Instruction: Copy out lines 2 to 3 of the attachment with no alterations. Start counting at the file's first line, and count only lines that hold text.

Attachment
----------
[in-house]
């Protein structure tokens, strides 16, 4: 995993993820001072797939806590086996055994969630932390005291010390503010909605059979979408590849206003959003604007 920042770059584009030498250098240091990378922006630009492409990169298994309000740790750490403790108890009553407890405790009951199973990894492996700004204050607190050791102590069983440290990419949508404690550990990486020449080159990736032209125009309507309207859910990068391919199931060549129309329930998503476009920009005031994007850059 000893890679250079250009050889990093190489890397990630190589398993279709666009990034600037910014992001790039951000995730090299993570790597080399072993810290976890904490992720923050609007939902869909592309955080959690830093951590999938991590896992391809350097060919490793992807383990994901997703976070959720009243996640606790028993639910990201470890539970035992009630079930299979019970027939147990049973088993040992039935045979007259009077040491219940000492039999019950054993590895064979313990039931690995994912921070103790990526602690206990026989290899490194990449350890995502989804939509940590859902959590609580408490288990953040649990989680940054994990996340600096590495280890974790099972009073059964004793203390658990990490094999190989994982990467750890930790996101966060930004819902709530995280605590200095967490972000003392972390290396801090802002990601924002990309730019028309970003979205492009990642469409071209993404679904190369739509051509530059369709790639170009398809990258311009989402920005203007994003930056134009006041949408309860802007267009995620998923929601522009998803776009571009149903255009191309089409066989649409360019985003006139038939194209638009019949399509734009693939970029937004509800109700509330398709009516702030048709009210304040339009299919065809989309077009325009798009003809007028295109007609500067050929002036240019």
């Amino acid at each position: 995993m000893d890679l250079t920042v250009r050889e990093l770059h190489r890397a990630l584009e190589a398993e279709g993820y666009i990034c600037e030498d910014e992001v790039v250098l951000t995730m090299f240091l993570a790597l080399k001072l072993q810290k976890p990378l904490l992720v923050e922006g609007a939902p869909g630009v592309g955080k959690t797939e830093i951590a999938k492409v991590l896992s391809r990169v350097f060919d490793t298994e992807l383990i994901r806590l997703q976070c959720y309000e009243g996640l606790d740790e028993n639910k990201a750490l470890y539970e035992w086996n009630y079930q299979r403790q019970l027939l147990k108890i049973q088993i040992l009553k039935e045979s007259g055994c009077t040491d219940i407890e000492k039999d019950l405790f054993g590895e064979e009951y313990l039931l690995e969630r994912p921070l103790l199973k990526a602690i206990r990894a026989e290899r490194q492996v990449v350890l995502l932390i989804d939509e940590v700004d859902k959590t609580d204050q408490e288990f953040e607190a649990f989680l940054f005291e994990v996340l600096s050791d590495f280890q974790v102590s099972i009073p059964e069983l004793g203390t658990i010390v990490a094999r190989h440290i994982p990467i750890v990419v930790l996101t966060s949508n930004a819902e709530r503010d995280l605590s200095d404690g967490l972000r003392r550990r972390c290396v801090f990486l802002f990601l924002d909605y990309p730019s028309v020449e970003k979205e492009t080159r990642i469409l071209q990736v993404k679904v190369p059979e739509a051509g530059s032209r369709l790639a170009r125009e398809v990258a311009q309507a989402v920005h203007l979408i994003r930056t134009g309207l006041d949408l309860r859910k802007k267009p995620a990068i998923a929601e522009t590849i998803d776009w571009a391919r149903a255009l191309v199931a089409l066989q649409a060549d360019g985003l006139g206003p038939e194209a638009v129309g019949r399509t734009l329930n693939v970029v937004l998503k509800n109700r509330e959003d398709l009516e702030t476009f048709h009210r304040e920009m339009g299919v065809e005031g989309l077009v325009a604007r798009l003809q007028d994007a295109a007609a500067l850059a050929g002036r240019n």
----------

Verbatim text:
């Protein structure tokens, strides 16, 4: 995993993820001072797939806590086996055994969630932390005291010390503010909605059979979408590849206003959003604007 920042770059584009030498250098240091990378922006630009492409990169298994309000740790750490403790108890009553407890405790009951199973990894492996700004204050607190050791102590069983440290990419949508404690550990990486020449080159990736032209125009309507309207859910990068391919199931060549129309329930998503476009920009005031994007850059 000893890679250079250009050889990093190489890397990630190589398993279709666009990034600037910014992001790039951000995730090299993570790597080399072993810290976890904490992720923050609007939902869909592309955080959690830093951590999938991590896992391809350097060919490793992807383990994901997703976070959720009243996640606790028993639910990201470890539970035992009630079930299979019970027939147990049973088993040992039935045979007259009077040491219940000492039999019950054993590895064979313990039931690995994912921070103790990526602690206990026989290899490194990449350890995502989804939509940590859902959590609580408490288990953040649990989680940054994990996340600096590495280890974790099972009073059964004793203390658990990490094999190989994982990467750890930790996101966060930004819902709530995280605590200095967490972000003392972390290396801090802002990601924002990309730019028309970003979205492009990642469409071209993404679904190369739509051509530059369709790639170009398809990258311009989402920005203007994003930056134009006041949408309860802007267009995620998923929601522009998803776009571009149903255009191309089409066989649409360019985003006139038939194209638009019949399509734009693939970029937004509800109700509330398709009516702030048709009210304040339009299919065809989309077009325009798009003809007028295109007609500067050929002036240019």
């Amino acid at each position: 995993m000893d890679l250079t920042v250009r050889e990093l770059h190489r890397a990630l584009e190589a398993e279709g993820y666009i990034c600037e030498d910014e992001v790039v250098l951000t995730m090299f240091l993570a790597l080399k001072l072993q810290k976890p990378l904490l992720v923050e922006g609007a939902p869909g630009v592309g955080k959690t797939e830093i951590a999938k492409v991590l896992s391809r990169v350097f060919d490793t298994e992807l383990i994901r806590l997703q976070c959720y309000e009243g996640l606790d740790e028993n639910k990201a750490l470890y539970e035992w086996n009630y079930q299979r403790q019970l027939l147990k108890i049973q088993i040992l009553k039935e045979s007259g055994c009077t040491d219940i407890e000492k039999d019950l405790f054993g590895e064979e009951y313990l039931l690995e969630r994912p921070l103790l199973k990526a602690i206990r990894a026989e290899r490194q492996v990449v350890l995502l932390i989804d939509e940590v700004d859902k959590t609580d204050q408490e288990f953040e607190a649990f989680l940054f005291e994990v996340l600096s050791d590495f280890q974790v102590s099972i009073p059964e069983l004793g203390t658990i010390v990490a094999r190989h440290i994982p990467i750890v990419v930790l996101t966060s949508n930004a819902e709530r503010d995280l605590s200095d404690g967490l972000r003392r550990r972390c290396v801090f990486l802002f990601l924002d909605y990309p730019s028309v020449e970003k979205e492009t080159r990642i469409l071209q990736v993404k679904v190369p059979e739509a051509g530059s032209r369709l790639a170009r125009e398809v990258a311009q309507a989402v920005h203007l979408i994003r930056t134009g309207l006041d949408l309860r859910k802007k267009p995620a990068i998923a929601e522009t590849i998803d776009w571009a391919r149903a255009l191309v199931a089409l066989q649409a060549d360019g985003l006139g206003p038939e194209a638009v129309g019949r399509t734009l329930n693939v970029v937004l998503k509800n109700r509330e959003d398709l009516e702030t476009f048709h009210r304040e920009m339009g299919v065809e005031g989309l077009v325009a604007r798009l003809q007028d994007a295109a007609a500067l850059a050929g002036r240019n």